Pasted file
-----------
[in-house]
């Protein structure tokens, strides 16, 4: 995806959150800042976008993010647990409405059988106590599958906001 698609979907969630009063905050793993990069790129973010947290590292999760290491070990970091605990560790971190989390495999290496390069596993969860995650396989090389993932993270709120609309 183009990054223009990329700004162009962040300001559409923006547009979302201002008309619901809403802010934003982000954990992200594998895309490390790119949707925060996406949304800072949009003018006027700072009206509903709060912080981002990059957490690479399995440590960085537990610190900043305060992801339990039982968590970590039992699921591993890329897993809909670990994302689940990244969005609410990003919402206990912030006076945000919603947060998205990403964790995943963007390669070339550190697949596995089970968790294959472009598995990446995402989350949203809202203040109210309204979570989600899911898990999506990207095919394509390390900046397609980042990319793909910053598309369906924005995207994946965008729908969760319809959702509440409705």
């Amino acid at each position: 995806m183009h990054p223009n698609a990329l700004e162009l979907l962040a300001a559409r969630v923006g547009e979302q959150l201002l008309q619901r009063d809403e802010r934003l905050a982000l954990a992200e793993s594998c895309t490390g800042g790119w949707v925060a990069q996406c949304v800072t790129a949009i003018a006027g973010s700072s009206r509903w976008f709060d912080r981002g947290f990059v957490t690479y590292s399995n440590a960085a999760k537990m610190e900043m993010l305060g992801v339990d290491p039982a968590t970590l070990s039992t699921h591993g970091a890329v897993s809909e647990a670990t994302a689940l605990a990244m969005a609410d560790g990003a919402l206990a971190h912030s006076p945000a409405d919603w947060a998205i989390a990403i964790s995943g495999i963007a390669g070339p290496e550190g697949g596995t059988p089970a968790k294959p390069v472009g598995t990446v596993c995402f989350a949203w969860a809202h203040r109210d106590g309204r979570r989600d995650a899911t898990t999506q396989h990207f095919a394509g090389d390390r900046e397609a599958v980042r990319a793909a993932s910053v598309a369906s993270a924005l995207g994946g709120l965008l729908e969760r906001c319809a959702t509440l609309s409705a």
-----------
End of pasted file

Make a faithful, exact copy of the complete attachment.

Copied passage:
[in-house]
């Protein structure tokens, strides 16, 4: 995806959150800042976008993010647990409405059988106590599958906001 698609979907969630009063905050793993990069790129973010947290590292999760290491070990970091605990560790971190989390495999290496390069596993969860995650396989090389993932993270709120609309 183009990054223009990329700004162009962040300001559409923006547009979302201002008309619901809403802010934003982000954990992200594998895309490390790119949707925060996406949304800072949009003018006027700072009206509903709060912080981002990059957490690479399995440590960085537990610190900043305060992801339990039982968590970590039992699921591993890329897993809909670990994302689940990244969005609410990003919402206990912030006076945000919603947060998205990403964790995943963007390669070339550190697949596995089970968790294959472009598995990446995402989350949203809202203040109210309204979570989600899911898990999506990207095919394509390390900046397609980042990319793909910053598309369906924005995207994946965008729908969760319809959702509440409705």
């Amino acid at each position: 995806m183009h990054p223009n698609a990329l700004e162009l979907l962040a300001a559409r969630v923006g547009e979302q959150l201002l008309q619901r009063d809403e802010r934003l905050a982000l954990a992200e793993s594998c895309t490390g800042g790119w949707v925060a990069q996406c949304v800072t790129a949009i003018a006027g973010s700072s009206r509903w976008f709060d912080r981002g947290f990059v957490t690479y590292s399995n440590a960085a999760k537990m610190e900043m993010l305060g992801v339990d290491p039982a968590t970590l070990s039992t699921h591993g970091a890329v897993s809909e647990a670990t994302a689940l605990a990244m969005a609410d560790g990003a919402l206990a971190h912030s006076p945000a409405d919603w947060a998205i989390a990403i964790s995943g495999i963007a390669g070339p290496e550190g697949g596995t059988p089970a968790k294959p390069v472009g598995t990446v596993c995402f989350a949203w969860a809202h203040r109210d106590g309204r979570r989600d995650a899911t898990t999506q396989h990207f095919a394509g090389d390390r900046e397609a599958v980042r990319a793909a993932s910053v598309a369906s993270a924005l995207g994946g709120l965008l729908e969760r906001c319809a959702t509440l609309s409705a």